Sony’s PlayStation Data Theft and Your Online Security, By the Numbers

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Serious data breaches at both Sony and Epsilon have allowed hackers to steal millions of customers’ personal details in the past month alone. If you own a Sony PlayStation network, hackers now know your name, your home address, your email address, your birthday, and your PlayStation password and login name.

That’s a lot of data now in the hands of crooks. Check out this summary of the Sony data theft and how it affects you, by the numbers.

♦ 10. From the time it was first reported, it took ten days until Sony executives apologized for the potential loss of personal information on millions of customers.

$10. That’s the estimated amount of compensation victims of this breach are expected to get if they take part in a class-action lawsuit that was just filed against Sony. However, NetworkWorld points out that “if each of the 77 million PlayStation Network customers whose information was stolen gets just $10, that’s $770 million out of Sony’s pockets.”

$20. The small amount a thief could spend to get your personal details on cybercrook forums. This small fee could get a crook not just your name, but also your entire online identity — including email addresses, passwords, and security questions — which can unlock several accounts like Amazon, eBay, or Facebook.

Seven. The number of days it took Sony to admit that its PlayStation system had been breached.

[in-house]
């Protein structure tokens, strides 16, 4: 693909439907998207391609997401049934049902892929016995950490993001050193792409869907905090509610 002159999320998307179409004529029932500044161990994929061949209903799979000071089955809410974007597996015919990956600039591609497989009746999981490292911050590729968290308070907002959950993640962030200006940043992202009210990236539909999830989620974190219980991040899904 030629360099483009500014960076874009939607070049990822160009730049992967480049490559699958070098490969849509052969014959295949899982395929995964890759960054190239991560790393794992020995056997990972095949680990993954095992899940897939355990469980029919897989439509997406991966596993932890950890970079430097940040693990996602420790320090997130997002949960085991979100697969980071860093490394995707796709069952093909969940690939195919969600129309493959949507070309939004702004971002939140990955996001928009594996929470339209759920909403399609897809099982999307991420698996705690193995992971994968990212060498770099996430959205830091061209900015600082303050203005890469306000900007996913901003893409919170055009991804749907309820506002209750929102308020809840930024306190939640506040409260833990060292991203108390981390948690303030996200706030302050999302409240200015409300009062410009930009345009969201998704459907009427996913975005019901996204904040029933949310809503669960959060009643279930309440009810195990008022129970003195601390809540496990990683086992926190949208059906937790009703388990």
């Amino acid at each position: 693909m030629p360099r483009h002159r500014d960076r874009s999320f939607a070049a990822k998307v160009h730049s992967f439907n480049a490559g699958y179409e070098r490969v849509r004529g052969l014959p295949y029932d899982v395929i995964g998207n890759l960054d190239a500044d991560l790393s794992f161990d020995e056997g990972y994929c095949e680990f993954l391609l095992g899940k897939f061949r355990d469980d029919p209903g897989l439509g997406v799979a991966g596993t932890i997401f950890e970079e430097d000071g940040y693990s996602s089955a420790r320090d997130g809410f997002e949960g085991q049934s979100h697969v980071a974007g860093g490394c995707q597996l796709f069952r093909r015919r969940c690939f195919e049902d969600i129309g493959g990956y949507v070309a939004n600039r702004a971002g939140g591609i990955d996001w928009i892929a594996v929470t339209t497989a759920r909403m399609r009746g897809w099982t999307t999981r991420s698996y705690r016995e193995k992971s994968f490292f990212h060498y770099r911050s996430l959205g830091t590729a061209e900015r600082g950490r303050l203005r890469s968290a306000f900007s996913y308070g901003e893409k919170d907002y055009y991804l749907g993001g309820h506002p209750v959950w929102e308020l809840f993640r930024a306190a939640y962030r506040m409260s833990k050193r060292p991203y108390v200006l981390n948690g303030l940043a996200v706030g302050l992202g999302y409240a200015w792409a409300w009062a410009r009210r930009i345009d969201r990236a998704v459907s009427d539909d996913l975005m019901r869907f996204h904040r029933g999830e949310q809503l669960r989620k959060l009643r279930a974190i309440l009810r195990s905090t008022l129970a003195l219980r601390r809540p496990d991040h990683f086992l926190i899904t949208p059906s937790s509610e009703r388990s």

Three. That’s the three credit-reporting agencies (Equifax, Experian, and TransUnion) that can place a preventive “credit alert” on your account. That way, no credit can be established without your notification and consent. After all, the crook who purchases your stolen personal information will likely try to commit financial fraud.

Two. The two companies – Sony and Epsilon – that have triggered a House hearing on Wednesday in response to the recent breaches. However, both companies will be no-shows. “Sony has declined to testify because of their ongoing investigation. While we certainly understand the company is going through a tough time, there are still millions of consumers who are twisting in the wind,” a Congressional committee spokesman told Politico.com.

One. There was not one report, despite conflicting rumors, that a group tried to sell millions of credit card numbers back to Sony. According to the official PlayStation blog, that report is false, and the company warns customers that:

“Sony will not contact you in any way, including by email, asking for your credit card number, social security number or other personally identifiable information. If you are asked for this information, you can be confident Sony is not the entity asking. When the PlayStation Network and Qriocity services are fully restored, we strongly recommend that you log on and change your password. Additionally, if you use your PlayStation Network or Qriocity user name or password for other unrelated services or accounts, we strongly recommend that you change them, as well. To protect against possible identity theft or other financial loss, we encourage you to remain vigilant, to review your account statements and to monitor your credit reports.”

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Elaine Rigoli

Elaine Rigoli is PRIVATE WiFi's manager of digital content strategy.

2 Responses

  1. October 25, 2011

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  2. December 20, 2011

    […] most people have forgotten the Sony Playstation hack, but if hackers can access 77 million “protected” Sony accounts, just think of the […]